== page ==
MR. BATES: I’m not going to speak for President Xi. But like you just mentioned, you’ve heard explicitly from the President himself that he has a longstanding relationship with President Xi. They’ve spent a great deal of time together. They are able to have candid discussions, be direct with each other, which helps them be productive. But he does not consider President Xi an “old friend.”
Q And Sullivan said today at Brookings Institute that the American and Chinese officials will intensify their engagement on Taiwan after President Biden’s summit last night.
What deliverables do U.S. officials want to get — want to achieve — or are hoping to achieve out of that intensified engagement?
MR. BATES: I can tell you that there was an extended discussion on Taiwan, and the President underscored the United States remains committed to the “One China” policy, guided by the Taiwan Relations Act, the Three Joint Communiqués, and the Six Assurances. And he highlighted the U.S. strongly opposes unilateral efforts to change the status quo or undermine peace and stability across the Taiwan Strait. And this is something on which we will continue to engage.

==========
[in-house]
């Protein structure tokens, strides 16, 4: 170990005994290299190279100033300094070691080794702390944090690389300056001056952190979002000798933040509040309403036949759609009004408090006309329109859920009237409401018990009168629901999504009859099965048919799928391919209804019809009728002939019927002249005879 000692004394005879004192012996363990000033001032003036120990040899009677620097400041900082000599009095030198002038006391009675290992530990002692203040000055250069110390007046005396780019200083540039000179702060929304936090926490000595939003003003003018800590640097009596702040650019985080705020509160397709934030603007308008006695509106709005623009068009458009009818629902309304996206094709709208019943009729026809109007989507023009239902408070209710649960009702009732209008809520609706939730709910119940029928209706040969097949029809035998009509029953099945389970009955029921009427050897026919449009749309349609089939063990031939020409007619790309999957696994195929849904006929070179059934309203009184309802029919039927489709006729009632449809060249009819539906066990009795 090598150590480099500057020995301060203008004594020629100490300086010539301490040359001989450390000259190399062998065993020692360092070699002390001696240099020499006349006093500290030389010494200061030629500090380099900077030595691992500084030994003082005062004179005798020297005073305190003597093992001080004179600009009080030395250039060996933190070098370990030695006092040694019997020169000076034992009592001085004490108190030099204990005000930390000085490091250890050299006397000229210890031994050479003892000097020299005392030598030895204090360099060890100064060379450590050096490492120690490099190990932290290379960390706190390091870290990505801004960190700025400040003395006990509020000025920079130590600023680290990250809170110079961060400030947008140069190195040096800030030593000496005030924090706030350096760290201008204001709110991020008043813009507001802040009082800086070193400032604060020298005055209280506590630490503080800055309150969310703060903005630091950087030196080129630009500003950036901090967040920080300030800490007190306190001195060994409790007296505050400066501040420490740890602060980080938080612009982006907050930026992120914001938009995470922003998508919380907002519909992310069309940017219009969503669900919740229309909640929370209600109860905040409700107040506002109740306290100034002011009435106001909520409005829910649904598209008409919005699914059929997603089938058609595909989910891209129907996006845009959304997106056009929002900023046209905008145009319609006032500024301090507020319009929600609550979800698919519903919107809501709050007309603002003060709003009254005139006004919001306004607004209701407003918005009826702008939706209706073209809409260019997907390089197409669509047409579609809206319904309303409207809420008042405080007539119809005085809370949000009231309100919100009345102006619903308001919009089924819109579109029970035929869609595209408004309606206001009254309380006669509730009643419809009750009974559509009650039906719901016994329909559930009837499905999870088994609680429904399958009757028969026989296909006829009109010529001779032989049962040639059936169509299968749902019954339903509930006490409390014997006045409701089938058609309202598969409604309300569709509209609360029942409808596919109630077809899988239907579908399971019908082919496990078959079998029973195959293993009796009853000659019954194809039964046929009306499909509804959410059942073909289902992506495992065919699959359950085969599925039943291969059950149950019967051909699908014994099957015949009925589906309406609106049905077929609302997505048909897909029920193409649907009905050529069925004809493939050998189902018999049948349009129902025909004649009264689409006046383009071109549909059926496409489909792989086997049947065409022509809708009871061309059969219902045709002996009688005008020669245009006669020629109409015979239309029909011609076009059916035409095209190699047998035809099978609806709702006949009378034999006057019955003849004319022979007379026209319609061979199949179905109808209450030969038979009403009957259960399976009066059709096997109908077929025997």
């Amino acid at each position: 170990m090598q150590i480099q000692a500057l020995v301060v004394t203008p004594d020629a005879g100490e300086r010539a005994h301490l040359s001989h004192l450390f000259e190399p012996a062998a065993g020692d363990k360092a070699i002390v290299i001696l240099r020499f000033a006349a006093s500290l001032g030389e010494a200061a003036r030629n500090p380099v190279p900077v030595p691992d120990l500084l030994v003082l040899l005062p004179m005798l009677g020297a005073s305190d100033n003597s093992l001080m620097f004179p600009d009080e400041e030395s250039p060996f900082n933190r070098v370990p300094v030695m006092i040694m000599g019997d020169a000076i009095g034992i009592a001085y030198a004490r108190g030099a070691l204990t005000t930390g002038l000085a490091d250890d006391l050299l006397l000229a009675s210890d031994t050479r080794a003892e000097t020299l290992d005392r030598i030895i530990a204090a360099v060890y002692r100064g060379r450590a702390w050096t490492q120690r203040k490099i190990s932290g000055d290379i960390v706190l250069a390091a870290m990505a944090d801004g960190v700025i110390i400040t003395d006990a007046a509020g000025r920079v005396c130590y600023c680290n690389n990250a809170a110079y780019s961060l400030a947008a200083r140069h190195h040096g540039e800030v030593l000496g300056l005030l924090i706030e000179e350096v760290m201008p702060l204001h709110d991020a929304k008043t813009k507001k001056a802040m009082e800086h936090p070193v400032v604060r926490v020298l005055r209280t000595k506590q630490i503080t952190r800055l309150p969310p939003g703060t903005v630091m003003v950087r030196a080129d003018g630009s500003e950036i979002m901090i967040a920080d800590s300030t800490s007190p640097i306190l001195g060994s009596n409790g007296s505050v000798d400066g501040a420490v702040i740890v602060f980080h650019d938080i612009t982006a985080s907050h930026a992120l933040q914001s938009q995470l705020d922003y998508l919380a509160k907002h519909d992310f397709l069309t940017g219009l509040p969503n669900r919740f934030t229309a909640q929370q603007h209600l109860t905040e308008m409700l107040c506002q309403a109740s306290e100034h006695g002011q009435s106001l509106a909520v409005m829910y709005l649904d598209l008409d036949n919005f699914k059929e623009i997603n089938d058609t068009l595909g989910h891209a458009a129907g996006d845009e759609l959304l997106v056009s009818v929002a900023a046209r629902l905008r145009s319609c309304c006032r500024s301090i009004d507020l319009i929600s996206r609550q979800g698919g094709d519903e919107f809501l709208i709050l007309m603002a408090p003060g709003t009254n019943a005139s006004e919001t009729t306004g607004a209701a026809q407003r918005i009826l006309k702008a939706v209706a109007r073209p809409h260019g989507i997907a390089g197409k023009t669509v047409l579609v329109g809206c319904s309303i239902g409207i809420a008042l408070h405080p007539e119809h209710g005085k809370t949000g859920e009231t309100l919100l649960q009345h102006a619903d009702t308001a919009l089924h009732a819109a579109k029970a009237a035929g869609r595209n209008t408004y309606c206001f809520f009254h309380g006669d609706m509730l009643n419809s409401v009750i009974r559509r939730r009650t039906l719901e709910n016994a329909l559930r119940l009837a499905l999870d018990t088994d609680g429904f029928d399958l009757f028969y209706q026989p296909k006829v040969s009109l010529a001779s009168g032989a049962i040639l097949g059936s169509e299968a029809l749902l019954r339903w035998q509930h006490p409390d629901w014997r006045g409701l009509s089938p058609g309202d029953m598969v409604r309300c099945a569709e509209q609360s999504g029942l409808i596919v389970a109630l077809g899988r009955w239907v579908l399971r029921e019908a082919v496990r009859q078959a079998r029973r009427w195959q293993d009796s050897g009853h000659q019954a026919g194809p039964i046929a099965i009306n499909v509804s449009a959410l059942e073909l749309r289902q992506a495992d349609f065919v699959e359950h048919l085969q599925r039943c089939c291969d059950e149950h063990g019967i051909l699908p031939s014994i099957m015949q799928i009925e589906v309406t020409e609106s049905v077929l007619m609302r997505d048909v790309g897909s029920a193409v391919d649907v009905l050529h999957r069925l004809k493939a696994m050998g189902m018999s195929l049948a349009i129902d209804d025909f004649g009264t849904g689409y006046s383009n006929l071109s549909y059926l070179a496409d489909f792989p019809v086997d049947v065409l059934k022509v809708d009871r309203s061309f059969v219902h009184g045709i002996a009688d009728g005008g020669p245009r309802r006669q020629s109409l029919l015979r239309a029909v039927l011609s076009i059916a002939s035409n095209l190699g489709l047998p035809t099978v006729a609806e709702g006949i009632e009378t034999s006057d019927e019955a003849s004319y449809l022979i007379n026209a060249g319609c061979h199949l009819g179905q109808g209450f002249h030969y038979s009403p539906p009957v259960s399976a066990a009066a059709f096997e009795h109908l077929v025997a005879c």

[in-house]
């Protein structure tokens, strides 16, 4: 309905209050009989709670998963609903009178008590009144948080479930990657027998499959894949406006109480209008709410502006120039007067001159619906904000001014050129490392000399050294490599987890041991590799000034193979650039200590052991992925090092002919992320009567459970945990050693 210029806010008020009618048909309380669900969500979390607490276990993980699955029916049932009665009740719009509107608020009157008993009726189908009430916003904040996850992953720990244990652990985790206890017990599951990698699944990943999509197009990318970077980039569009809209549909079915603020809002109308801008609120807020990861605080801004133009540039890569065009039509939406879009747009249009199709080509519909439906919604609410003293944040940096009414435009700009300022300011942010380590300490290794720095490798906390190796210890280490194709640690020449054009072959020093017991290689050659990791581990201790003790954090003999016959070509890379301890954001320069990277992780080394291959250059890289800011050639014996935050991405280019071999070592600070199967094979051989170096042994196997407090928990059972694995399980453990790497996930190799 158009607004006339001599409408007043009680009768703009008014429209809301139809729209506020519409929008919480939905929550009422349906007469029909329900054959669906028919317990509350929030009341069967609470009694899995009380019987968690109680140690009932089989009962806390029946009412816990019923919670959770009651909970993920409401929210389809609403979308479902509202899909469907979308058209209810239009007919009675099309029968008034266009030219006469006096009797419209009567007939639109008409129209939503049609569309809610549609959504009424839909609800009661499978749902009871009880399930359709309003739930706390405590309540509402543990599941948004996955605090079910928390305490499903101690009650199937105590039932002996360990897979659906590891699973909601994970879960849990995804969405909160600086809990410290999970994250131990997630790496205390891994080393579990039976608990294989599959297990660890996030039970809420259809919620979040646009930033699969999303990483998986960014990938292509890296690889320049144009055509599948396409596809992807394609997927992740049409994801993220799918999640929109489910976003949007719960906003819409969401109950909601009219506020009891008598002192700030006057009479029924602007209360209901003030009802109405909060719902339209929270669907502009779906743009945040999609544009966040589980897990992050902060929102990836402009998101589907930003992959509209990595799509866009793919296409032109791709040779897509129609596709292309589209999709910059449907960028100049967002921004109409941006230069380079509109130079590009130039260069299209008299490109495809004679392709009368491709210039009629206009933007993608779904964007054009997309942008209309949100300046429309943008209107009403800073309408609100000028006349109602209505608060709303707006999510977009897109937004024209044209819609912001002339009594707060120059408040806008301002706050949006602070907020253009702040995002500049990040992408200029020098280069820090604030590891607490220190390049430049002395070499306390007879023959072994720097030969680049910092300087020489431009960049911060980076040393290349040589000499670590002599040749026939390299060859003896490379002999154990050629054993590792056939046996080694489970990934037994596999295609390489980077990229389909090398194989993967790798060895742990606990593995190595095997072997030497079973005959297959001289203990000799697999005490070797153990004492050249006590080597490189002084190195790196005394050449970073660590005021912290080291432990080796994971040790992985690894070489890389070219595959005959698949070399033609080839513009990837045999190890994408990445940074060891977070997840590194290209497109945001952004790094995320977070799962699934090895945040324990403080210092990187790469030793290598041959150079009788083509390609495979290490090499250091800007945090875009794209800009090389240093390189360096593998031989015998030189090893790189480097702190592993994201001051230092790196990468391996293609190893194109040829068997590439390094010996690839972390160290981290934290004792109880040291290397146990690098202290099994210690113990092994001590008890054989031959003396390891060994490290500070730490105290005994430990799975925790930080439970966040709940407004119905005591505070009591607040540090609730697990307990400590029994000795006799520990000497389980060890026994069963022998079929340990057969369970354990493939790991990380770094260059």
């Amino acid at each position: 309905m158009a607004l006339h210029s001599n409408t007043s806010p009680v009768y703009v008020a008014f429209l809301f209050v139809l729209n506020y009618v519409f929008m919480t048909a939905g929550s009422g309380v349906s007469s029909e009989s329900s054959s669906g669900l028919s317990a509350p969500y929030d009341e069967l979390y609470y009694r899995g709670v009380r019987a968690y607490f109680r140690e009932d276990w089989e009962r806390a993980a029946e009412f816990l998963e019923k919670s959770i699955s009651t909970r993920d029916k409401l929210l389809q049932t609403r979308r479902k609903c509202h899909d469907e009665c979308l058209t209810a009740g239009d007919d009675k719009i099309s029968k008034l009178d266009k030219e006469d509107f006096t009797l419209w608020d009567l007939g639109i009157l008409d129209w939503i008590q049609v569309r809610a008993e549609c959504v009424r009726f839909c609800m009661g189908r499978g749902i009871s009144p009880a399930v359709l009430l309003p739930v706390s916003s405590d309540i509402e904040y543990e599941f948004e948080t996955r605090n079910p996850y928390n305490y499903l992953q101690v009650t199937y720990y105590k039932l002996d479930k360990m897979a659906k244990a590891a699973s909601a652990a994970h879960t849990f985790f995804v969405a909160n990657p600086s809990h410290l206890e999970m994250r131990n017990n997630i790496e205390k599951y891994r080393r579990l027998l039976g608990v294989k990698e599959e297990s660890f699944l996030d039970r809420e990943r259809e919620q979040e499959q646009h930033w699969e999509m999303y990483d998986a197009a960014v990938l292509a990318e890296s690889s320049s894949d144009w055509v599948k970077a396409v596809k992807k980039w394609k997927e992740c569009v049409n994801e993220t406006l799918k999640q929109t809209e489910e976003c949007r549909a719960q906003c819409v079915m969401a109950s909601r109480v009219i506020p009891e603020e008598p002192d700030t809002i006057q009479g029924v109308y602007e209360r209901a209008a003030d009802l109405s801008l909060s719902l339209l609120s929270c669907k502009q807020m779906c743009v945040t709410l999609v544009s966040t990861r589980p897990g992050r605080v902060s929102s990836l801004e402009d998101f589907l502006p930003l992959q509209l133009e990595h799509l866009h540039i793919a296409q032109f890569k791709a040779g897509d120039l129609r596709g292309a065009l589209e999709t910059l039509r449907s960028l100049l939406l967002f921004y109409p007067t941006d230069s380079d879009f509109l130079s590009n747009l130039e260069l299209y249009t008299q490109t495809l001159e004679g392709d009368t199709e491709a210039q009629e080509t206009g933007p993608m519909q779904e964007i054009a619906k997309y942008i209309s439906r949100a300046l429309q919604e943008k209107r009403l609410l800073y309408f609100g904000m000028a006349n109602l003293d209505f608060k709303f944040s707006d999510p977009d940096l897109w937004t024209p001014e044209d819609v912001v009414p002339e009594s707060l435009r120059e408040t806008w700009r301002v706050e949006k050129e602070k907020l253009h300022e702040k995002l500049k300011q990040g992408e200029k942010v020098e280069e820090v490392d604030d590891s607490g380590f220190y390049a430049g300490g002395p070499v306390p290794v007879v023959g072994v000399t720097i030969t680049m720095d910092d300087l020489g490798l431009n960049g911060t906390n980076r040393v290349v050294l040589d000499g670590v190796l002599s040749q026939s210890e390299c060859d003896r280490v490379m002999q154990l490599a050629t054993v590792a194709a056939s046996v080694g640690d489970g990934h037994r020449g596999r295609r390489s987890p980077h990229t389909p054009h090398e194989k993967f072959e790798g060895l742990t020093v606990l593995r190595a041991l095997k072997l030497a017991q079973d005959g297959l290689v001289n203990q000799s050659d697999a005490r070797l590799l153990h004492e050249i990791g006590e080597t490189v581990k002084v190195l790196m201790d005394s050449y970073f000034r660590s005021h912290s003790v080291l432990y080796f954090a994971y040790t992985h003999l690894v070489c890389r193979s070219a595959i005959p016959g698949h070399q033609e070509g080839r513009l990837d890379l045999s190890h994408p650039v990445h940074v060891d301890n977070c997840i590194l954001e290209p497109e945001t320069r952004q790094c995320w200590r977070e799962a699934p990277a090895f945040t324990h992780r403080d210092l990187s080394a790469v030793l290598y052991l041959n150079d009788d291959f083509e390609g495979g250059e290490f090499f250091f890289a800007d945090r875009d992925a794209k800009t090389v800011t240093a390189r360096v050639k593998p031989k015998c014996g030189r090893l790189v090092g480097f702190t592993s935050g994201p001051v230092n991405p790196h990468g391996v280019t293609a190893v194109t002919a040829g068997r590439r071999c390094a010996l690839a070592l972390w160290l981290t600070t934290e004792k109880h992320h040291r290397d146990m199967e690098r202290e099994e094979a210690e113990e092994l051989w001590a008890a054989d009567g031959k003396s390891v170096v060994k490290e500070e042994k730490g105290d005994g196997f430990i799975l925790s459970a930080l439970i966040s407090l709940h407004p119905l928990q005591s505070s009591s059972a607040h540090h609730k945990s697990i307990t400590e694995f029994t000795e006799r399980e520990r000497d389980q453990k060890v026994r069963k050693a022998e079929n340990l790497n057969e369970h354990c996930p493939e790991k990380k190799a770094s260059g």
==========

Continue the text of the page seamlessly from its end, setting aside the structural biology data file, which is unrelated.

Q And a second question on the debt ceiling: Has President Biden been talking to Leader Schumer or McConnell on a path forward on the debt ceiling?
MR. BATES: We are always in close touch with leadership about ensuring that we do not default on our obligations, which virtually every Republican leader has acknowledged would be catastrophic for our economy, would cause millions of working people to lose their jobs in short order, would cut seniors off from Social Security and Medicare benefits, generate an unneeded recession.
And I would note, on that score, that multiple times throughout the Trump administration, despite having very large and substantive disagreements with President Trump’s economic agenda, Democrats always crossed the aisle in large numbers to ensure that we did not default because of the pain that would mean for American families and because of the damage it would do to our standing in the world.